TALLAHASSEE — Gov. Charlie Crist's deficit reduction plan is heavy on cutting spending, borrowing money and shifting funds, but it avoids tax and fee increases as well as employee furloughs and layoffs.
The proposal Crist released Tuesday also adds $135-million as the state's share from expanded Seminole Indian gaming if lawmakers approve a deal with the tribe. That's something leaders of Florida's Republican-controlled Legislature generally oppose.
Otherwise, Crist said he thinks "we're on the same page and ready to roll."
Lawmakers are planning a special session next month to deal with a projected $2.3-billion budget deficit for the current fiscal year, which ends June 30.
Crist said he's also hopeful the federal government will include substantial aid to the states as part of a national economic stimulus package, but he said it's too early to include that in the plan.
"Obviously, we'll have reductions," Crist said. "We're going to have to utilize some trust funds because I don't like taxes."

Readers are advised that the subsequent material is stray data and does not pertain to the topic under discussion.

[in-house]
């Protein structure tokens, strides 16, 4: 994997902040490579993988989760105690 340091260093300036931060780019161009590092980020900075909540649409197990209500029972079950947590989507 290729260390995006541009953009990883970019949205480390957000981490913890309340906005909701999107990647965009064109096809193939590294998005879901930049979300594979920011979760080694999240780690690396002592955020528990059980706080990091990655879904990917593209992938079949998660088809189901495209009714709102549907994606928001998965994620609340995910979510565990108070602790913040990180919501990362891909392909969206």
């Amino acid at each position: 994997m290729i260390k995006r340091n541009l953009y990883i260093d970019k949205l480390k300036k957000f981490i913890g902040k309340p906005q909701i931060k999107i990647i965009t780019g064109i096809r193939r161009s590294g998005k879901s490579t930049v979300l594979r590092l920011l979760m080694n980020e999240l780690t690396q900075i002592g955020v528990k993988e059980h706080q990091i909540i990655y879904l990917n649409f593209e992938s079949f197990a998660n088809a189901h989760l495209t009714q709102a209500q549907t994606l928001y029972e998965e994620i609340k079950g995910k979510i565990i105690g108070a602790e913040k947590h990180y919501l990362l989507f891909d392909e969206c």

One of the trust funds he wants to tap is the Lawton Chiles Endowment, which invests money from the state's tobacco settlement for future use on health programs for children and the elderly.
The endowment is down to about $1-billion, about half of what it was worth in June, due to the declining financial markets and current-year obligations. Crist wants to borrow $600-million from the endowment. Chiles' family opposes such a move.
Crist wants to "sweep" $325.3-million in reserves from trust funds and borrow money for prison construction to free up $314-million appropriated for that purpose. The Legislature, though, has been reluctant to spend such revenue to pay for recurring expenses.
Crist has a different perspective. "It's the taxpayers' money," he said. "It's in essence what you could call a rainy day fund and, economically, it's raining."
Crist also has proposed taking another $290-million out of general fund reserves built into the budget. In September, Crist and the Legislative Budget Commission tapped those reserves for $672-million — about half of the total.